Five teenage girls who had shown an interest in going to Syria have been barred from travelling abroad by a judge at London’s High Court.
The girls – two aged 15 and three aged 16 – were made wards of court, removing their passports and banning them from leaving England and Wales.
It comes after Tower Hamlets local authority, in London, raised concerns.
Last month, three girls from an east London school travelled to Syria, where it is feared they joined Islamic State.
Making the order, Mr Justice Hayden directed that the girls were not identified, and also ordered the removal of the passports of a number of adults involved in their care.
There was evidence to suggest family members in the case had not been full and frank with social services, the judge said, and that the girls were becoming more radicalised.
“It seems to me that that must have been known to the parents and they deliberately did not share it with the authorities who were keen to protect these vulnerable young girls,” Mr Justice Hayden added.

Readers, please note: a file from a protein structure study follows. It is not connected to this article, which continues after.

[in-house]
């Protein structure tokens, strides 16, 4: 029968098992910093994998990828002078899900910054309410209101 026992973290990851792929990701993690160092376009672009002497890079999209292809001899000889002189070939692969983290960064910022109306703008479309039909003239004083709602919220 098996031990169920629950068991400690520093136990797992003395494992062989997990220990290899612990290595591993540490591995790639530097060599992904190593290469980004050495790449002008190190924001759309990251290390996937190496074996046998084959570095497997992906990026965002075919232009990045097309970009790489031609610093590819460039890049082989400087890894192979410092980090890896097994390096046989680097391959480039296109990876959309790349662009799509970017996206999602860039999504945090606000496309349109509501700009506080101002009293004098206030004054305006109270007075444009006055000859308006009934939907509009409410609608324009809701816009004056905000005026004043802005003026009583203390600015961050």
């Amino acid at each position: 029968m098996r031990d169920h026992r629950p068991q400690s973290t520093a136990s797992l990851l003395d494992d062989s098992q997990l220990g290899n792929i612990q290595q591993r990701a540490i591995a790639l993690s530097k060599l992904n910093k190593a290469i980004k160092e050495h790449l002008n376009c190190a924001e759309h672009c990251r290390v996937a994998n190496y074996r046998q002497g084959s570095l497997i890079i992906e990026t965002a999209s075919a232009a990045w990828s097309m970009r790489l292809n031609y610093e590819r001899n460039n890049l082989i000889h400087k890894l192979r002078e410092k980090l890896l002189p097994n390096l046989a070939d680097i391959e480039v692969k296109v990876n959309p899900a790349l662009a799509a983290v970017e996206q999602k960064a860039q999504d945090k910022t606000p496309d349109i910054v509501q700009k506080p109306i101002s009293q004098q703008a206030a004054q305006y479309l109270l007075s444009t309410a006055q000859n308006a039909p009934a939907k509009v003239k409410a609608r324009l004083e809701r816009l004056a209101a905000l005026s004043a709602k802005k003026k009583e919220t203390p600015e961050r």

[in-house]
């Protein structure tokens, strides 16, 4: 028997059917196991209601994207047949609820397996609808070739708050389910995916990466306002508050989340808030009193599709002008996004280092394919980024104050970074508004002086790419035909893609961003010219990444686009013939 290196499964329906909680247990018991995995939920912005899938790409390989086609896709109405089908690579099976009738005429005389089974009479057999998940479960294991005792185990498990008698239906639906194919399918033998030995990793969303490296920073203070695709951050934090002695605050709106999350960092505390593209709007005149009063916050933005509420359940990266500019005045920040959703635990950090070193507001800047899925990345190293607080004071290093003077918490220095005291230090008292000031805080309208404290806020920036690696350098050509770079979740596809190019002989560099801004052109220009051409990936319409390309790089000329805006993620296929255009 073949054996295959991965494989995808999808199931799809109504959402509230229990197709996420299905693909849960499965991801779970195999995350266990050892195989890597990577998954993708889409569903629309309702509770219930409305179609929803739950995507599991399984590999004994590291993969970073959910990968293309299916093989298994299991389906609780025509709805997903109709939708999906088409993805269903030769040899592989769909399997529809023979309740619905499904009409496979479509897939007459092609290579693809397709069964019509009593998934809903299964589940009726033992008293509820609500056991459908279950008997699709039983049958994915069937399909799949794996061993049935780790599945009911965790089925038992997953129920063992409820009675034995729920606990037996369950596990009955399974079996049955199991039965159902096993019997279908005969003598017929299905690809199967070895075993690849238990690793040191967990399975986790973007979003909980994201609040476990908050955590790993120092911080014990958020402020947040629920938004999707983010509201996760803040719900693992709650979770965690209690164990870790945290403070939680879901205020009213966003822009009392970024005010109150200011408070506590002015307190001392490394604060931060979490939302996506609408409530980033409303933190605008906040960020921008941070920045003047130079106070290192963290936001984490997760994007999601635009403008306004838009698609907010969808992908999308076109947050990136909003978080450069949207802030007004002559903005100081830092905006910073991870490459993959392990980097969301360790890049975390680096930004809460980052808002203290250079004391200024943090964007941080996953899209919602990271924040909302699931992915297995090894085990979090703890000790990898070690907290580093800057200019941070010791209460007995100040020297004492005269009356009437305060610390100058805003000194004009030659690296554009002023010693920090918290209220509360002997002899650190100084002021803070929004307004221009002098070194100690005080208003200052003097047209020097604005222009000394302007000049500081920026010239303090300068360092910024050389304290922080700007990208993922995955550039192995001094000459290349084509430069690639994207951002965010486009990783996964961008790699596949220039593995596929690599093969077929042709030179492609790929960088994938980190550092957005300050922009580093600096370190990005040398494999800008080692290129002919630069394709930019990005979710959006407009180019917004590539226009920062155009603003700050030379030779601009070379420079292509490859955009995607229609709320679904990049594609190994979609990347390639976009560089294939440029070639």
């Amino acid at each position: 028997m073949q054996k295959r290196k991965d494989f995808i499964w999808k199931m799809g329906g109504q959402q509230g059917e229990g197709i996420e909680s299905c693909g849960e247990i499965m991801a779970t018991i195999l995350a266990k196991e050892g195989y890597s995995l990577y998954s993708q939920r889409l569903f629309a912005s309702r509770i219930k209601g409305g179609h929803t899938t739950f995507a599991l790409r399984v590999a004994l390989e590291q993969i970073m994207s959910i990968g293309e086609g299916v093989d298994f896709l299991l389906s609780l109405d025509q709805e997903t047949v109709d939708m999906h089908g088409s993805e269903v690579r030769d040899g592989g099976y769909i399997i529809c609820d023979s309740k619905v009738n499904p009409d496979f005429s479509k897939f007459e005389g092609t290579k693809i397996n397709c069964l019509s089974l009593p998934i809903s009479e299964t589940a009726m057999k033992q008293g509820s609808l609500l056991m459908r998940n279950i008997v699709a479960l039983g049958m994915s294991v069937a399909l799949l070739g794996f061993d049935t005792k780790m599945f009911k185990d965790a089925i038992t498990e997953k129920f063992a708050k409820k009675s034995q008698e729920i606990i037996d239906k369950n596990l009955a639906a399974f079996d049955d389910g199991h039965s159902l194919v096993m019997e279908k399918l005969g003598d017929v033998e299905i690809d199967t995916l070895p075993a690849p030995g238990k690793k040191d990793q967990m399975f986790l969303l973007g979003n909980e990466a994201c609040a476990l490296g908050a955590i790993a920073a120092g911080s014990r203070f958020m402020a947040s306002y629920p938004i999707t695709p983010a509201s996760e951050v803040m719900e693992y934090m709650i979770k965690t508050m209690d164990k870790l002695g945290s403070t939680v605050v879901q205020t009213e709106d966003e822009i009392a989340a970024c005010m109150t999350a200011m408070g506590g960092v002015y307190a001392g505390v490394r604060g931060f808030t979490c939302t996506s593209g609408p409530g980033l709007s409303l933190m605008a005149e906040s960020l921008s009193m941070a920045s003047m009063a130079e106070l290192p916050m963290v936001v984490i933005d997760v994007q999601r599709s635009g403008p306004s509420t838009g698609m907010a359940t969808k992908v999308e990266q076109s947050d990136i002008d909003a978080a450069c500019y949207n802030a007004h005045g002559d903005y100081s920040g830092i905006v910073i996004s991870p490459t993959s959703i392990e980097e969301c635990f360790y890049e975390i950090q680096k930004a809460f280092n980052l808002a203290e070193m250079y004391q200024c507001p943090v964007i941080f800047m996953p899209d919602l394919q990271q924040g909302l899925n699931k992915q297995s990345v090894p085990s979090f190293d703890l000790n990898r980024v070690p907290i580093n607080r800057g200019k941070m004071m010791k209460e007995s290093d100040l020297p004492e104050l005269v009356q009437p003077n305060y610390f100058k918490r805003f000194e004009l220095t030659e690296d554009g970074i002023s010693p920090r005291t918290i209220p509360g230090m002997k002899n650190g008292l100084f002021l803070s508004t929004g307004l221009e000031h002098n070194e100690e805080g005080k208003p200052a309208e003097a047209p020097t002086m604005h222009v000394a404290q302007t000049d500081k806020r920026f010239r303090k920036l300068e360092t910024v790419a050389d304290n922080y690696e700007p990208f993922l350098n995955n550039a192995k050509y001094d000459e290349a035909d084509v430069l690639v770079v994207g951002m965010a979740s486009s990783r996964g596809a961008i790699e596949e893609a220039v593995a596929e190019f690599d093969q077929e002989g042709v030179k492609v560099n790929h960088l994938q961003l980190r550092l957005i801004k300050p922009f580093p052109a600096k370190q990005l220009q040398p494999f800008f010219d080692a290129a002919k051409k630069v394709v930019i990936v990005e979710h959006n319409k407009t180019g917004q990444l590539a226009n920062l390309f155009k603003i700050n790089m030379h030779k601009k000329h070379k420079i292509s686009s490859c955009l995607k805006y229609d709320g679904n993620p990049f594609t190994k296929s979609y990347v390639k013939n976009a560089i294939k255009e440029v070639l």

He said he made the order following evidence that, in at least one other case, young girls had travelled on passports belonging to family members.
Police believe Shamima Begum and Amira Abase, both 15, and Kadiza Sultana, 16 – who all left their London homes last month – are now in Syria.
Shamima used the passport of her 17-year-old sister to leave the UK, police have said.
The three girls were friends and pupils at Bethnal Green Academy, based in the London borough of Tower Hamlets.
A fourth girl from the same school, Sharmeena Begum, 15, from Bethnal Green, left about two months before the three girls.
All four teenagers are thought to be in Raqqa – the Syrian city where IS has its headquarters.
A 16-year-old boy whose two elder brothers were killed fighting in Syria’s civil war was barred from travelling abroad at a hearing on Tuesday.
The teenager was also made a ward of court following an application from Brighton and Hove City Council.
Mr Justice Hayden – who also ruled on the earlier case – said the risk to teenagers travelling to Syria was “as grave as it can be”.
“As I said early this week in another case, and I repeat it in this, sometimes the law has to intervene to protect these young people, ultimately from themselves.
“Therefore I am satisfied there is evidence of sufficient cogency and the evaluation of risk is such as to justify the orders sought.”
A spokesman for Tower Hamlets Council, which raised concerns about the girls, said: “We have not taken this step lightly but we came to the conclusion that it was in the best interests of the young people involved to take this course of action.”